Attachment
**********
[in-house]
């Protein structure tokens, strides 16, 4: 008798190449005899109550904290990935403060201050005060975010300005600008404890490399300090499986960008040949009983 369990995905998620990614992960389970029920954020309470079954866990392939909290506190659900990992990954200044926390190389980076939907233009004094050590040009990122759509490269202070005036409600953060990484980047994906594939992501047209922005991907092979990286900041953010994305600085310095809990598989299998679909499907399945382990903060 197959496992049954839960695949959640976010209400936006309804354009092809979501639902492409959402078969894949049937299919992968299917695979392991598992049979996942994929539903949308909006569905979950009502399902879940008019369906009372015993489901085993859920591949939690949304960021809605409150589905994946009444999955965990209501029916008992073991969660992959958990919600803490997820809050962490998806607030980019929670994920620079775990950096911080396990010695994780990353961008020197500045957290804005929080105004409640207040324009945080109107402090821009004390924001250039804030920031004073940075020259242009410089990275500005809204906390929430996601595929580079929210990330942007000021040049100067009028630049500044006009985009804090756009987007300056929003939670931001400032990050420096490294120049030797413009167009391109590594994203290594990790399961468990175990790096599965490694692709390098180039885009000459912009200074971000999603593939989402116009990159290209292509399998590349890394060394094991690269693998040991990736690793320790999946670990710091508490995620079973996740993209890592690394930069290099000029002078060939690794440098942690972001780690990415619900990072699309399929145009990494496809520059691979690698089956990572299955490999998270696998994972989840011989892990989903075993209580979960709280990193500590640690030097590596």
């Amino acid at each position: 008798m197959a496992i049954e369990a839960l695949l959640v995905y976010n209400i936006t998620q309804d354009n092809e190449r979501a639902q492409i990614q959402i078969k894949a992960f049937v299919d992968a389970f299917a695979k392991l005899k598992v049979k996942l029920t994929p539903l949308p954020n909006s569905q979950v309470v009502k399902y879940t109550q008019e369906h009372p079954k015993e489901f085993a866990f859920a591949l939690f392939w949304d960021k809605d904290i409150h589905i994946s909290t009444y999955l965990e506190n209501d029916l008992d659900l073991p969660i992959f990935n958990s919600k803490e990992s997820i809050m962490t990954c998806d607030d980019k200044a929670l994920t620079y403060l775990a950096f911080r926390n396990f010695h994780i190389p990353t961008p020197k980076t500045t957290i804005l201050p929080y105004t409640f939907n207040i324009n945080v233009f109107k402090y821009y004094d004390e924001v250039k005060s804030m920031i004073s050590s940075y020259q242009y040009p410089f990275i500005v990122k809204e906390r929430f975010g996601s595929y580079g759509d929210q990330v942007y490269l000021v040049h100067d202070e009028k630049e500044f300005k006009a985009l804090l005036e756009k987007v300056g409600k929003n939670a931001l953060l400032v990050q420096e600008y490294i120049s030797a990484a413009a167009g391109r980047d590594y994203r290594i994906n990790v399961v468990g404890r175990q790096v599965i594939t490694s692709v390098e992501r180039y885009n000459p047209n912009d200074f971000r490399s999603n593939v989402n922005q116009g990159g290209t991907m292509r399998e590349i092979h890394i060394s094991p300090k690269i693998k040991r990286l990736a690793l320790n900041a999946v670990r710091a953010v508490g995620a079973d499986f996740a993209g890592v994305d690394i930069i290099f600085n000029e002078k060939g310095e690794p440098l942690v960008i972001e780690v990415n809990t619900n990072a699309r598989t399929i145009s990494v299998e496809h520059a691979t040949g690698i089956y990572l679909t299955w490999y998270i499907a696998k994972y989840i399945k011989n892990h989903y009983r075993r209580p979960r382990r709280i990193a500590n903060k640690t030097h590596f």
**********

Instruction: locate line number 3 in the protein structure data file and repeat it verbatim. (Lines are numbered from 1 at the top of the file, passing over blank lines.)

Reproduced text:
């Amino acid at each position: 008798m197959a496992i049954e369990a839960l695949l959640v995905y976010n209400i936006t998620q309804d354009n092809e190449r979501a639902q492409i990614q959402i078969k894949a992960f049937v299919d992968a389970f299917a695979k392991l005899k598992v049979k996942l029920t994929p539903l949308p954020n909006s569905q979950v309470v009502k399902y879940t109550q008019e369906h009372p079954k015993e489901f085993a866990f859920a591949l939690f392939w949304d960021k809605d904290i409150h589905i994946s909290t009444y999955l965990e506190n209501d029916l008992d659900l073991p969660i992959f990935n958990s919600k803490e990992s997820i809050m962490t990954c998806d607030d980019k200044a929670l994920t620079y403060l775990a950096f911080r926390n396990f010695h994780i190389p990353t961008p020197k980076t500045t957290i804005l201050p929080y105004t409640f939907n207040i324009n945080v233009f109107k402090y821009y004094d004390e924001v250039k005060s804030m920031i004073s050590s940075y020259q242009y040009p410089f990275i500005v990122k809204e906390r929430f975010g996601s595929y580079g759509d929210q990330v942007y490269l000021v040049h100067d202070e009028k630049e500044f300005k006009a985009l804090l005036e756009k987007v300056g409600k929003n939670a931001l953060l400032v990050q420096e600008y490294i120049s030797a990484a413009a167009g391109r980047d590594y994203r290594i994906n990790v399961v468990g404890r175990q790096v599965i594939t490694s692709v390098e992501r180039y885009n000459p047209n912009d200074f971000r490399s999603n593939v989402n922005q116009g990159g290209t991907m292509r399998e590349i092979h890394i060394s094991p300090k690269i693998k040991r990286l990736a690793l320790n900041a999946v670990r710091a953010v508490g995620a079973d499986f996740a993209g890592v994305d690394i930069i290099f600085n000029e002078k060939g310095e690794p440098l942690v960008i972001e780690v990415n809990t619900n990072a699309r598989t399929i145009s990494v299998e496809h520059a691979t040949g690698i089956y990572l679909t299955w490999y998270i499907a696998k994972y989840i399945k011989n892990h989903y009983r075993r209580p979960r382990r709280i990193a500590n903060k640690t030097h590596f």